Other scientists quickly raised the issue that this could be due to a “founder effect”, meaning that a single strain became more common simply because it was the one that made it into the country by chance, not because it was the strongest. The success of such founder strains is very different from the success of strains that are competitive evolutionary winners, and the authors do include some early analyses to show that D614G rises to dominance even when other strains arrived before it; but one of the experiments we could do to test this claim would be to show that given equal starting odds against other strains, this one is more successful. An excellent commentary from Dr. Bill Hanage at the T. H. Chan School of Public Health at Harvard also discusses how it’s hard to tell how this “winner” strain behaved in other countries from which we have fewer sequenced viral genomes. As the genomic data becomes more complete, we’ll be able to better tell the story of the virus, as evolutionary scientist Dr. Katherine Xue begins to do in her New Yorker article on this topic.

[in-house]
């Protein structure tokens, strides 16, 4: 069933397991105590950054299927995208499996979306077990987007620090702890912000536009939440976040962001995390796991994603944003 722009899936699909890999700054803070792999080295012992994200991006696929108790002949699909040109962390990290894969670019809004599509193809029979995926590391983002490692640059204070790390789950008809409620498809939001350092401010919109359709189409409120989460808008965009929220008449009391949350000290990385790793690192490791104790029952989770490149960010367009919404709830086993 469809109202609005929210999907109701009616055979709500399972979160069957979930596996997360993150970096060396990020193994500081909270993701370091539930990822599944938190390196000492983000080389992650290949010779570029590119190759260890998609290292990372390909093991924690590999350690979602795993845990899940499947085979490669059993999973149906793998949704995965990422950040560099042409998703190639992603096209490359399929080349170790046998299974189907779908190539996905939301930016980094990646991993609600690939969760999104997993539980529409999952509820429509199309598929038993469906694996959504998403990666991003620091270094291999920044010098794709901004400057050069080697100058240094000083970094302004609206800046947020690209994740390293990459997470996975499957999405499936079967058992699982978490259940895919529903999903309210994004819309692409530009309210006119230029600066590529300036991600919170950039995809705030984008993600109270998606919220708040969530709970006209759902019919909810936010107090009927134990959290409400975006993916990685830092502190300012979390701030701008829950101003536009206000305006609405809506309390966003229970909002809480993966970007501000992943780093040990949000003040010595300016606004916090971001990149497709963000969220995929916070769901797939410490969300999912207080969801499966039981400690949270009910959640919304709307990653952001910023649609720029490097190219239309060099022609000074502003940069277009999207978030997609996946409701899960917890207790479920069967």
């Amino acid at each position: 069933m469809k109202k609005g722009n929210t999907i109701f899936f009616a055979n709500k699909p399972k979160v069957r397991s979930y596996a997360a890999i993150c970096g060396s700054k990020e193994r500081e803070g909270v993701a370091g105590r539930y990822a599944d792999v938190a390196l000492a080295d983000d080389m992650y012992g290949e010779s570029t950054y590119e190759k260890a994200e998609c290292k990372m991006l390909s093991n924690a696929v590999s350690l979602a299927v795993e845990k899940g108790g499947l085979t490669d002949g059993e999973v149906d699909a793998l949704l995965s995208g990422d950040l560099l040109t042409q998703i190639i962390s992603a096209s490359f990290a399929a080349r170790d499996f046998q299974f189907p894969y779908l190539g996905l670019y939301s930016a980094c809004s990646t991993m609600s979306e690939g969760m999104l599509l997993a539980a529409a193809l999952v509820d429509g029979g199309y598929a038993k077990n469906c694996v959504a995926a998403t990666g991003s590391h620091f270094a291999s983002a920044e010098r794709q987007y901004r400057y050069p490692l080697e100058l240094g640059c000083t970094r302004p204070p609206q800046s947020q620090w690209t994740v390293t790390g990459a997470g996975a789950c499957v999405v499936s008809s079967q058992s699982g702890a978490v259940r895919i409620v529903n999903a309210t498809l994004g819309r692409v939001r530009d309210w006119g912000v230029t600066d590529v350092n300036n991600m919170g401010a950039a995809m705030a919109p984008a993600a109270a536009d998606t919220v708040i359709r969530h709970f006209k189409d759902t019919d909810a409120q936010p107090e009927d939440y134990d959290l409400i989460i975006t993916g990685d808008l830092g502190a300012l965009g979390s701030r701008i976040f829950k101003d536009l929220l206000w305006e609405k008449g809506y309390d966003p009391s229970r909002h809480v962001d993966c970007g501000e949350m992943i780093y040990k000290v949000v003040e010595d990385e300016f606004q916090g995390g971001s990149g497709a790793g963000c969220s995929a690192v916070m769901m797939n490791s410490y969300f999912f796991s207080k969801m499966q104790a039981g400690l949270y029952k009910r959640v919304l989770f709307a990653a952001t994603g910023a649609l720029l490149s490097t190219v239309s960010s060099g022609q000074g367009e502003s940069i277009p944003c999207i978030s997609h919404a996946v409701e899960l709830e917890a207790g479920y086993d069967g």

The other primary concern scientific peers raised about this Los Alamos study was that the research didn’t show anything specific about the function of the D614G spike protein mutation. The study does share some preliminary evidence from experiments in the lab that there might be higher amounts of virus in patients with the dominant strain, but as it stands this is just a piece of the puzzle. To show that a new mutation changes the transmissibility, we need to test it directly. This could work by evaluating the viral function in mammalian cells or animal models or by making systematic changes to see what happens. On this, we are making quick progress. Two other recent studies exemplify these approaches and showcase how genomics is being used to answer questions about the function of mutations.